Why Are We So Numb? (Opinion)
Like you, I could have never imagined waking up to the tragedy that is unfolding in Las Vegas. I would be at a loss for words if I were not compelled by my heart to make something out of the pain. Over fifty people have died and over five hundred have been injured in what is now the largest mass shooting in American history. There is simply no way of getting around the monumental scale of this violence. Yet the feeling that even this scale of violence will not result in change has already set in.
As this week progresses, we will hear the stories of survivors and of the fallen. Even though we will hear words that would shatter us if they were spoken by our loved ones, most of us will not shed a tear or feel affected. I know I likely won’t. But I don’t know if I should blame myself for that feeling. I am asking myself when I decided to start acting like this. Was it something that I started to do along the way, or that happened as a collective sigh, as if the whole nation chose to give up? For now, there doesn’t seem to be a clear answer. At most we can just agree that we feel numb.
There are the usual places that we can look to place blame. Our political institutions, most of all our historically despised Congress, have taken no meaningful steps towards dealing with gun violence in the American life. Knowing that there will very likely be no political progress made on the issue of automatic weapons and mass shootings, it is fair to say that it has become easier to place the news at the back of our minds each time something happens. It is a perfectly natural reaction to a problem that feels both unsolvable and out of reach.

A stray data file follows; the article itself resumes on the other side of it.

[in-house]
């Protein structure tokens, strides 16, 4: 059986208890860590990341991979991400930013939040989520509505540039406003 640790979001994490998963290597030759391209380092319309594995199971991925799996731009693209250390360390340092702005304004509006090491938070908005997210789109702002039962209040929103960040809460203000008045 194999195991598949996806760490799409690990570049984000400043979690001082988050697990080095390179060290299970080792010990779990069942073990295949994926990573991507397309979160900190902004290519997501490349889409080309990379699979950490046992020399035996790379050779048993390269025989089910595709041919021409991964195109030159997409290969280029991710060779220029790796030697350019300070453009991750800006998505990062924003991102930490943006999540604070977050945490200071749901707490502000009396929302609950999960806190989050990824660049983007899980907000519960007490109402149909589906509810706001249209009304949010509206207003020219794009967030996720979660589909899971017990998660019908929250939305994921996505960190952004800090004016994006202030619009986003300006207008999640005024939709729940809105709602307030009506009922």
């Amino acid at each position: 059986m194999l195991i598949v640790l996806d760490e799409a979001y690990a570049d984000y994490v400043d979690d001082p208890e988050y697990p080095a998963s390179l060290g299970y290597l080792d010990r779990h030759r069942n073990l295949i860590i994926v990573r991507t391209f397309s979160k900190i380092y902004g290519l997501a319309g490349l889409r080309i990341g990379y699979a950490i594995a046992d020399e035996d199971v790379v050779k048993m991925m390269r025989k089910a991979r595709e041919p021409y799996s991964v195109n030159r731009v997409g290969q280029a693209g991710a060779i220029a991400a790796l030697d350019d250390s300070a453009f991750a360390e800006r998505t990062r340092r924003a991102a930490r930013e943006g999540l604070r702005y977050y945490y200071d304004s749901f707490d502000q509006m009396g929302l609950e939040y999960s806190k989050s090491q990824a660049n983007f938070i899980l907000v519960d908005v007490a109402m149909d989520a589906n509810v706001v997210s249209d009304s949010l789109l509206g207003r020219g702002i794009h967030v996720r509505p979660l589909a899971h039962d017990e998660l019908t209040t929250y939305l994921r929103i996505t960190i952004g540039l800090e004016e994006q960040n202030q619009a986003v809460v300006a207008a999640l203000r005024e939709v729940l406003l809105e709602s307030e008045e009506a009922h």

The gun debate also frustrates our daily lives. America is an ideologically splintered country in which one person’s cherished freedom can feel like another’s burden. Nobody wants to butt heads with their good friend, family member, or longtime coworker over a topic fraught with such emotion and pain. The right to bear arms was guaranteed to us so that we might defend ourselves against tyranny. It is not wholly ridiculous to say that this is a logical part of our constitutional system. I believe that a more compelling argument, in favor of banning assault weapons and restricting purchases, is to count all the lives that could have been spared. But I know that despite my conviction – and despite my desire to fight the good fight – I cannot persuade enough people on my own. So I choose to ignore it all.
How do we stop being so desensitized? I can only think of one way to move forward that will honor the victims of Las Vegas. It is time to be relentless. Our reactions to each incident over the past couple of years, from the nightclub shooting in Orlando to the summer attack on members of Congress, have done nothing. Timidity hasn’t changed a thing. As far as I can tell, the only way forward is to be so loud and so persistent that any person that wishes for peace cannot ignore our demands for reform.
Backing down to our neighbors won’t bring people back. Giving up on politics won’t bring people back. On this side of the country, we cannot rush to the side of our fellow Americans as they suffer. But we can raise hell so that it may not happen again. Knock on doors. March in Washington. Speak up to your friend. Do whatever it is that makes you feel. Numbness is not the solution.
This is an Op-Ed and does not necessarily represent the views of the Skidmore News Editorial Board.
Photo from The NY Daily.